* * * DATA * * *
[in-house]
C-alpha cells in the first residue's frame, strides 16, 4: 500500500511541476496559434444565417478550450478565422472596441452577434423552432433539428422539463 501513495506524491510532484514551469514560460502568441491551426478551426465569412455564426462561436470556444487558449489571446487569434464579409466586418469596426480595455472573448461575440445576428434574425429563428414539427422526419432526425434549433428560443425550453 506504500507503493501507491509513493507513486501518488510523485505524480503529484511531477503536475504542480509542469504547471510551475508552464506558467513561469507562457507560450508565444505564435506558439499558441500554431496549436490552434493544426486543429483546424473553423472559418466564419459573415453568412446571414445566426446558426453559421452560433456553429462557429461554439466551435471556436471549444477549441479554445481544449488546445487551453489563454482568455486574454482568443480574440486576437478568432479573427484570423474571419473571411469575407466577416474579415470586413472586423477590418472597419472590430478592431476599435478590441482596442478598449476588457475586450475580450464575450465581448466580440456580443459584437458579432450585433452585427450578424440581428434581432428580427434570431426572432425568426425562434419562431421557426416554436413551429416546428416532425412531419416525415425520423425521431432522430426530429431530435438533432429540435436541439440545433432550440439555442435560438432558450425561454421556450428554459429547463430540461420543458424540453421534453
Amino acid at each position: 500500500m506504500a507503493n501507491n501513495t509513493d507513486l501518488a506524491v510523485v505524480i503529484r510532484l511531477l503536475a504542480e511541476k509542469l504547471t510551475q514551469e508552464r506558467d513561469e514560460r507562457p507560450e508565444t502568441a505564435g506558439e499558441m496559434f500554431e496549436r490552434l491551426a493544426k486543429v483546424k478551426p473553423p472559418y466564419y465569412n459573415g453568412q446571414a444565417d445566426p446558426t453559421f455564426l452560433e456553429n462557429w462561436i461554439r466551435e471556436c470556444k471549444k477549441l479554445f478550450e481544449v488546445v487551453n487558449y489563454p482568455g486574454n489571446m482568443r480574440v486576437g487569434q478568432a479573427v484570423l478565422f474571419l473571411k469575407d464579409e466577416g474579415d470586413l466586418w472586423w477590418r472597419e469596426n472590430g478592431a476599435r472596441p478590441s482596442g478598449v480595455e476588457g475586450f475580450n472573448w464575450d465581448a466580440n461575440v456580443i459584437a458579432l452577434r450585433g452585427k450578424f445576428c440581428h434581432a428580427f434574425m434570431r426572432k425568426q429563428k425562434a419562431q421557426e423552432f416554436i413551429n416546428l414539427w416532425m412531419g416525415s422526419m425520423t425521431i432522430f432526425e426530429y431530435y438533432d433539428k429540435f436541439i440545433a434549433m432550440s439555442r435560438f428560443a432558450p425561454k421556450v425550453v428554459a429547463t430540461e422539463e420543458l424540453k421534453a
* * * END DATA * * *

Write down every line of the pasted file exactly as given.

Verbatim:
[in-house]
C-alpha cells in the first residue's frame, strides 16, 4: 500500500511541476496559434444565417478550450478565422472596441452577434423552432433539428422539463 501513495506524491510532484514551469514560460502568441491551426478551426465569412455564426462561436470556444487558449489571446487569434464579409466586418469596426480595455472573448461575440445576428434574425429563428414539427422526419432526425434549433428560443425550453 506504500507503493501507491509513493507513486501518488510523485505524480503529484511531477503536475504542480509542469504547471510551475508552464506558467513561469507562457507560450508565444505564435506558439499558441500554431496549436490552434493544426486543429483546424473553423472559418466564419459573415453568412446571414445566426446558426453559421452560433456553429462557429461554439466551435471556436471549444477549441479554445481544449488546445487551453489563454482568455486574454482568443480574440486576437478568432479573427484570423474571419473571411469575407466577416474579415470586413472586423477590418472597419472590430478592431476599435478590441482596442478598449476588457475586450475580450464575450465581448466580440456580443459584437458579432450585433452585427450578424440581428434581432428580427434570431426572432425568426425562434419562431421557426416554436413551429416546428416532425412531419416525415425520423425521431432522430426530429431530435438533432429540435436541439440545433432550440439555442435560438432558450425561454421556450428554459429547463430540461420543458424540453421534453
Amino acid at each position: 500500500m506504500a507503493n501507491n501513495t509513493d507513486l501518488a506524491v510523485v505524480i503529484r510532484l511531477l503536475a504542480e511541476k509542469l504547471t510551475q514551469e508552464r506558467d513561469e514560460r507562457p507560450e508565444t502568441a505564435g506558439e499558441m496559434f500554431e496549436r490552434l491551426a493544426k486543429v483546424k478551426p473553423p472559418y466564419y465569412n459573415g453568412q446571414a444565417d445566426p446558426t453559421f455564426l452560433e456553429n462557429w462561436i461554439r466551435e471556436c470556444k471549444k477549441l479554445f478550450e481544449v488546445v487551453n487558449y489563454p482568455g486574454n489571446m482568443r480574440v486576437g487569434q478568432a479573427v484570423l478565422f474571419l473571411k469575407d464579409e466577416g474579415d470586413l466586418w472586423w477590418r472597419e469596426n472590430g478592431a476599435r472596441p478590441s482596442g478598449v480595455e476588457g475586450f475580450n472573448w464575450d465581448a466580440n461575440v456580443i459584437a458579432l452577434r450585433g452585427k450578424f445576428c440581428h434581432a428580427f434574425m434570431r426572432k425568426q429563428k425562434a419562431q421557426e423552432f416554436i413551429n416546428l414539427w416532425m412531419g416525415s422526419m425520423t425521431i432522430f432526425e426530429y431530435y438533432d433539428k429540435f436541439i440545433a434549433m432550440s439555442r435560438f428560443a432558450p425561454k421556450v425550453v428554459a429547463t430540461e422539463e420543458l424540453k421534453a